April 3rd, 2012

Two-Face... FOREVER!!!

A Brief Overview of Harvey in the DCnU Thus Far

In little more than a day from now, we'll have our first major appearance of Two-Face in the DCnU, one which will give us some firm idea of what his canon backstory and personality is nowadays.

We're nearly eight months into this new continuity, and while we've already had three Harvey appearances thus far, they've been too small to really make any impact on the character either way. That said, they've all been... interesting... in their own ways. First, we had Greg Capullo's take in Batman #1.



As far as I know, this design was entirely Capullo's idea, since I recall reading that he wanted to really play around with the designs of the classic villains and make his own personal mark on the characters. I can appreciate that perspective, because hey, why just draw the same old Two-Face (as if there ever was just one design)? But as I've said before, he looks less like a burn victim and more like a zombie from a 70's horror movie, his face caked with heavy prosthetics.



It's horrific, yes. Grotesque, yes. But Harvey Dent is not a zombie, especially not one who looks like he's about to molt. Still, I wouldn't mind seeing a whole Harvey story drawn by Capullo, whose aptitude for facial expressions would theoretically lend themselves greatly for Harvey's good side. If he was written by Scott Snyder as well, he'd certainly be interesting, but Snyder almost certainly would have no interest in writing Harvey unless he could somehow tie Harvey into the Court of Owls, as is about to happen with poor Mr. Freeze.

The next appearance of Harvey is thus far the largest and most infamous, courtesy of David Finch and Paul Jenkins in The Dark Knight #2, where Harvey was hopped up on... well, I haven't read the storyline, but I assume it's a fear toxin Venom/Titan thingiebadoo. I know, I know, bad Mr. Two-Face Blogger, who doesn't even read the things he's writing about. But really, can you blame me for avoiding this comic like the Clench?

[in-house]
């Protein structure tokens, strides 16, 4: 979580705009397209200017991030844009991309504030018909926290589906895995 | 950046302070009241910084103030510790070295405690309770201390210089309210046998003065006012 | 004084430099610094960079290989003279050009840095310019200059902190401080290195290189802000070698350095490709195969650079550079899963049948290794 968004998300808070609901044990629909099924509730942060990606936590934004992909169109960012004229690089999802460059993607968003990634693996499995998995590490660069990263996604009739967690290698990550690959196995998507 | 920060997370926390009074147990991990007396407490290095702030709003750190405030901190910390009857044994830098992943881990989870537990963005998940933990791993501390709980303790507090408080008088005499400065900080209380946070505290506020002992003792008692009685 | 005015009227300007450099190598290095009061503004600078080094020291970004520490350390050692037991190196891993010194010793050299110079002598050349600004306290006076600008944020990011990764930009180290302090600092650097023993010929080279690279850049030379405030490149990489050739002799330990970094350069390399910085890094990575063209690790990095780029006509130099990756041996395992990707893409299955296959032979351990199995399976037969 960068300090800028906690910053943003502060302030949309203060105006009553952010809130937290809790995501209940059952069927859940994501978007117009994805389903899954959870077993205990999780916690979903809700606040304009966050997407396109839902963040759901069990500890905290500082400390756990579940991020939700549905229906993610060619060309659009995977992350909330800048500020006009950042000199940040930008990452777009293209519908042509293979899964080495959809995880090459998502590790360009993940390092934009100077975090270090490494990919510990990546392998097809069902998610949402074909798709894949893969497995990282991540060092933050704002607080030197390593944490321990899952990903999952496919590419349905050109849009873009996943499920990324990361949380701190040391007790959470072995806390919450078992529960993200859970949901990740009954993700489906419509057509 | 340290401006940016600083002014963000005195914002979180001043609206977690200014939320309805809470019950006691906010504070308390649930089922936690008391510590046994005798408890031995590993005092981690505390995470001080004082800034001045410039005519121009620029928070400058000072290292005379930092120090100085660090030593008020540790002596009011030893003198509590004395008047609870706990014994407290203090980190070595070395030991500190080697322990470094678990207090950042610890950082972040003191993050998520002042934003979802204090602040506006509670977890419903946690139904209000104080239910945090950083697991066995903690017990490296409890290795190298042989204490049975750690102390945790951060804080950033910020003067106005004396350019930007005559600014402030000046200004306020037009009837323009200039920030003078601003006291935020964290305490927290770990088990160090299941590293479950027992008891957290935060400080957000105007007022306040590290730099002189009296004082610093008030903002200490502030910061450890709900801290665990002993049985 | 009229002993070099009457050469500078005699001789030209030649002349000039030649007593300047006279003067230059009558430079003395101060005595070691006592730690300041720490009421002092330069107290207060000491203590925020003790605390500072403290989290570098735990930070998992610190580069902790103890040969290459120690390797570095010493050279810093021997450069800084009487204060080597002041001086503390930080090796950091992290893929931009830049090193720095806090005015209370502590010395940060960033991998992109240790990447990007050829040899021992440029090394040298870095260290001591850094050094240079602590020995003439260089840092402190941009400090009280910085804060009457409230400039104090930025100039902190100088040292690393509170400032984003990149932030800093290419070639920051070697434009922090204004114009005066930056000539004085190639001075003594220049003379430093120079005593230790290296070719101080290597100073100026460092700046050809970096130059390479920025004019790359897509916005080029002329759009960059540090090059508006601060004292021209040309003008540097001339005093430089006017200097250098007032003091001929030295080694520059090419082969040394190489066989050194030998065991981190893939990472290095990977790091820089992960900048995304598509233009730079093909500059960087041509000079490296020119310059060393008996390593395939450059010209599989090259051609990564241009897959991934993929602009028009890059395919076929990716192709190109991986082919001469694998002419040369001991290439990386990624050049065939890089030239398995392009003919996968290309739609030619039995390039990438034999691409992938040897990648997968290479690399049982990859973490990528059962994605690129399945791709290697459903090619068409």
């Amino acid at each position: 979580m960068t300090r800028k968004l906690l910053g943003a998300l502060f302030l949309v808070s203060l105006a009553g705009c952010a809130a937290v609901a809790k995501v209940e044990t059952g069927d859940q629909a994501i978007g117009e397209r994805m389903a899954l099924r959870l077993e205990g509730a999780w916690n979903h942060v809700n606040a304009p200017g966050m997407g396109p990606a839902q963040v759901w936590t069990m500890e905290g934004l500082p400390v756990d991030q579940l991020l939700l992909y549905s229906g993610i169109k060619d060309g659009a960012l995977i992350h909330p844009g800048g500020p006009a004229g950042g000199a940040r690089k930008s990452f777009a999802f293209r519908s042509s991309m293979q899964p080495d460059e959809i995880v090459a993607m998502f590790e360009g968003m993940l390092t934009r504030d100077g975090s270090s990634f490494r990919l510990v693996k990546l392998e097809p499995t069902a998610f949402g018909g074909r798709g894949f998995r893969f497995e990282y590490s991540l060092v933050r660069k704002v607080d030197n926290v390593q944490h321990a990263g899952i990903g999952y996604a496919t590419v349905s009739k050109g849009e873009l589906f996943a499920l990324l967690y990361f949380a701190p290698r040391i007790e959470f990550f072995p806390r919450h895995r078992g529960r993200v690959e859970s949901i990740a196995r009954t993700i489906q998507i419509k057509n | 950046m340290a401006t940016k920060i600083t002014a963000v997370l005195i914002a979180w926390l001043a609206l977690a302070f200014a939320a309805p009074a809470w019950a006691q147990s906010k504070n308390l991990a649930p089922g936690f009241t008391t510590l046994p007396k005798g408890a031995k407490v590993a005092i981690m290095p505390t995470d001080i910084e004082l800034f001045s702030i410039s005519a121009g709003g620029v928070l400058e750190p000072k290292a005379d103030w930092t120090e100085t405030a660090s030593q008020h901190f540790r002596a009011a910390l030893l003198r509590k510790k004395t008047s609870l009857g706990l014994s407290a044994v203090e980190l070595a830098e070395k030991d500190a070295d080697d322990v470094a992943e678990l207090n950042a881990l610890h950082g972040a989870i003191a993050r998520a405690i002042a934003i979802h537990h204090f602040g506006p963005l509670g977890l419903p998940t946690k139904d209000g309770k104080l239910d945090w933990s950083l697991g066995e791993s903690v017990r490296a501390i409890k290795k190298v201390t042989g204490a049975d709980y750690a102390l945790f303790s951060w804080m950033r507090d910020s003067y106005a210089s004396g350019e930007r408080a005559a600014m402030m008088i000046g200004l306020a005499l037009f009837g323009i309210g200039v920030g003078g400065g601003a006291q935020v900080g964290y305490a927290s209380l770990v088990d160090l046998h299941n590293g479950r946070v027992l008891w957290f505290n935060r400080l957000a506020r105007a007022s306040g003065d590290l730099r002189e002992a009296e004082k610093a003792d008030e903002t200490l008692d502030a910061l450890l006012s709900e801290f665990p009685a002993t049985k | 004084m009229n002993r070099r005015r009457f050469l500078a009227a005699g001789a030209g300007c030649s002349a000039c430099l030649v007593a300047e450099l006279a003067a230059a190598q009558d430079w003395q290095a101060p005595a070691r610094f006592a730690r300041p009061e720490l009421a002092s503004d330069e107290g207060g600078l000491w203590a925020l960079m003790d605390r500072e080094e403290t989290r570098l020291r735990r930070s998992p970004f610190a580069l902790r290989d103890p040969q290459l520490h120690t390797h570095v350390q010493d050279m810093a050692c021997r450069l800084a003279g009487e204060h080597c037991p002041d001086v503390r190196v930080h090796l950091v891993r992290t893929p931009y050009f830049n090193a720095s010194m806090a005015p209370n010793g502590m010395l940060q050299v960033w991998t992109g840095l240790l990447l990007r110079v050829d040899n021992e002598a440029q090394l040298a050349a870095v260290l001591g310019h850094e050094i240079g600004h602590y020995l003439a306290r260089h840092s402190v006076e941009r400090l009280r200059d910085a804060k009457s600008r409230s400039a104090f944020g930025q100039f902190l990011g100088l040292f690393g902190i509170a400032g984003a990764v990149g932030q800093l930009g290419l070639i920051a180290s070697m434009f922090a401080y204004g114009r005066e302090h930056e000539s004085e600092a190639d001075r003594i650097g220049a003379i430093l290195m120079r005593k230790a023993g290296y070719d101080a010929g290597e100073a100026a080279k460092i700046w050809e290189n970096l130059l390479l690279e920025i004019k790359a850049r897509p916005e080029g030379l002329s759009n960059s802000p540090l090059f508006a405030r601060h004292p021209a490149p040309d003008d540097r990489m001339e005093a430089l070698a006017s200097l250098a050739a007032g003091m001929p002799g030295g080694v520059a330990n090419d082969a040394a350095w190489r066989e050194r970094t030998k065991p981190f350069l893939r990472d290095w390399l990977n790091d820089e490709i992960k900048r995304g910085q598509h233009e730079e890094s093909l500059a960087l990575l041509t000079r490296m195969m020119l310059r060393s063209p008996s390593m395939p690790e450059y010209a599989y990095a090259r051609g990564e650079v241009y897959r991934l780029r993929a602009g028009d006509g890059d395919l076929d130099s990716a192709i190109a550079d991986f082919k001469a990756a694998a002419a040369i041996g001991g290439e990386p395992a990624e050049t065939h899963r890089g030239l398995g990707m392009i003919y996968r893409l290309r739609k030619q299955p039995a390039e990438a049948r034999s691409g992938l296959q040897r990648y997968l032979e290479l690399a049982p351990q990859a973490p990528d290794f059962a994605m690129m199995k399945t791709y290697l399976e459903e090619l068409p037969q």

Yeah, I didn't think so.

While some silly people thought that this was the new status quo for the character, Harvey shrunk back down to his normal self in the next issue, where Finch drew him rather standardly, nothing to write home about either way. So yeah, while this moment seemed like a huge, horrible new direction for Harvey, it was just part of a larger storyline, and thus something to quickly be tossed aside and forgotten. It didn't affect things either way, and certainly didn't shed any light as to establishing any history and/or personality.

Finally, the last appearance of Harvey was in Batman and Robin #4, where he appeared in a villain montage as drawn by Patrick Gleason. It's a unique take, I'll give it that.



It's rather reminiscent of the Dick Tracy villain Haf-and-Haf, whom we've noted as looking more horrific than many takes on Harvey to date. This is a Two-Face whole face has really been melted off, taking his entire eye and much of his mouth with it. It's more in line with what people associate with "realistic" burn scarring. If this design were used for a whole story, then all of the expressiveness would HAVE to come from the unscarred side, which is the only reason I'd be interested in reading such a story. As it is, this look doesn't really convey the other personality within Harvey. This Two-Face isn't a man struggling with his inner demon, between good and evil. He's just a guy with half his face missing. Also, I'm really distracted by the fact that it looks like Harvey has a mustache.

So will any of these three takes find their way into Tony Daniel's upcoming version of Two-Face this Wednesday? Hard to say, but considering how there was no substance to these three takes beyond the cosmetic and the WTF, I think Daniel's will be the first real stab and laying definitive groundwork for Harvey's new status quo. Even if it doesn't take off (and based on Daniel's track record, I'm preemptively REALLY hoping it won't), these three early looks at DCnU Harvey aren't likely to have any lasting effect on the character. Nonetheless, they're at least interesting, much like a piece of fan art or a profession convention sketch can be interesting. Well, the Capullo and Gleason ones, anyway.

Wednesday's almost here. I'm just bracing myself to see what the hell they're gonna do to Harvey this time, and how it's going to affect his character from here on out.